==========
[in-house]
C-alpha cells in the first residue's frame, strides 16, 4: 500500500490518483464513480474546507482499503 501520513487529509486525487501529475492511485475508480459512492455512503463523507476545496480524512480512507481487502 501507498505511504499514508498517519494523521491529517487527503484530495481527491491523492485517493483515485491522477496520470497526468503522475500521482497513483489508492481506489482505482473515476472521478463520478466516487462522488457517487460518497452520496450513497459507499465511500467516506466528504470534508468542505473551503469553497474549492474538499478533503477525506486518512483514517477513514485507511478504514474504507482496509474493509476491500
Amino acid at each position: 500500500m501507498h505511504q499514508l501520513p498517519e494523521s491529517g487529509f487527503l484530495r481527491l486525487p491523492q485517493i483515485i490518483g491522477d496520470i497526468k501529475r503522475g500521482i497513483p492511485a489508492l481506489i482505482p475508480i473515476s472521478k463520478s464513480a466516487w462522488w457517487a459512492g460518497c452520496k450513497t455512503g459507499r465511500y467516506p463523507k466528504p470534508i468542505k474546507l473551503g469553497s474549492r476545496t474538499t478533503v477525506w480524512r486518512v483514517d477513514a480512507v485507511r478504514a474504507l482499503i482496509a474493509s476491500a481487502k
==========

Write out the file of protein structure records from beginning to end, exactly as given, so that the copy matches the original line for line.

[in-house]
C-alpha cells in the first residue's frame, strides 16, 4: 500500500490518483464513480474546507482499503 501520513487529509486525487501529475492511485475508480459512492455512503463523507476545496480524512480512507481487502 501507498505511504499514508498517519494523521491529517487527503484530495481527491491523492485517493483515485491522477496520470497526468503522475500521482497513483489508492481506489482505482473515476472521478463520478466516487462522488457517487460518497452520496450513497459507499465511500467516506466528504470534508468542505473551503469553497474549492474538499478533503477525506486518512483514517477513514485507511478504514474504507482496509474493509476491500
Amino acid at each position: 500500500m501507498h505511504q499514508l501520513p498517519e494523521s491529517g487529509f487527503l484530495r481527491l486525487p491523492q485517493i483515485i490518483g491522477d496520470i497526468k501529475r503522475g500521482i497513483p492511485a489508492l481506489i482505482p475508480i473515476s472521478k463520478s464513480a466516487w462522488w457517487a459512492g460518497c452520496k450513497t455512503g459507499r465511500y467516506p463523507k466528504p470534508i468542505k474546507l473551503g469553497s474549492r476545496t474538499t478533503v477525506w480524512r486518512v483514517d477513514a480512507v485507511r478504514a474504507l482499503i482496509a474493509s476491500a481487502k